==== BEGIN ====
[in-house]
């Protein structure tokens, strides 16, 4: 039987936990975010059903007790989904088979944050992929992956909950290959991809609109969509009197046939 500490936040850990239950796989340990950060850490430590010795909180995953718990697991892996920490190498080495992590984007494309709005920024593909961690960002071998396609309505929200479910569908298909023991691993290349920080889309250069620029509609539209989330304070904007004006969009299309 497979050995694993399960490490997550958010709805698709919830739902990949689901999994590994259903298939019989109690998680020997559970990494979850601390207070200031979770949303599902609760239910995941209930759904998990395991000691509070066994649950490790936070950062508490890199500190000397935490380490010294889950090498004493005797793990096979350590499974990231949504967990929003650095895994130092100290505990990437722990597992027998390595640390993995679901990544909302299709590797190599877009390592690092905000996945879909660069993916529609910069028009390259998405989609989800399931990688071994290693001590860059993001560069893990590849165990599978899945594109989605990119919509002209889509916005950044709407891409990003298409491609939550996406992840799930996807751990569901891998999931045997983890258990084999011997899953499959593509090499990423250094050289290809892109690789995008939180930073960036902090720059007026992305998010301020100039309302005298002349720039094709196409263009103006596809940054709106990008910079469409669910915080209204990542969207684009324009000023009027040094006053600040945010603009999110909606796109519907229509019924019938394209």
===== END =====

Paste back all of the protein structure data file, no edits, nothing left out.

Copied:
[in-house]
């Protein structure tokens, strides 16, 4: 039987936990975010059903007790989904088979944050992929992956909950290959991809609109969509009197046939 500490936040850990239950796989340990950060850490430590010795909180995953718990697991892996920490190498080495992590984007494309709005920024593909961690960002071998396609309505929200479910569908298909023991691993290349920080889309250069620029509609539209989330304070904007004006969009299309 497979050995694993399960490490997550958010709805698709919830739902990949689901999994590994259903298939019989109690998680020997559970990494979850601390207070200031979770949303599902609760239910995941209930759904998990395991000691509070066994649950490790936070950062508490890199500190000397935490380490010294889950090498004493005797793990096979350590499974990231949504967990929003650095895994130092100290505990990437722990597992027998390595640390993995679901990544909302299709590797190599877009390592690092905000996945879909660069993916529609910069028009390259998405989609989800399931990688071994290693001590860059993001560069893990590849165990599978899945594109989605990119919509002209889509916005950044709407891409990003298409491609939550996406992840799930996807751990569901891998999931045997983890258990084999011997899953499959593509090499990423250094050289290809892109690789995008939180930073960036902090720059007026992305998010301020100039309302005298002349720039094709196409263009103006596809940054709106990008910079469409669910915080209204990542969207684009324009000023009027040094006053600040945010603009999110909606796109519907229509019924019938394209």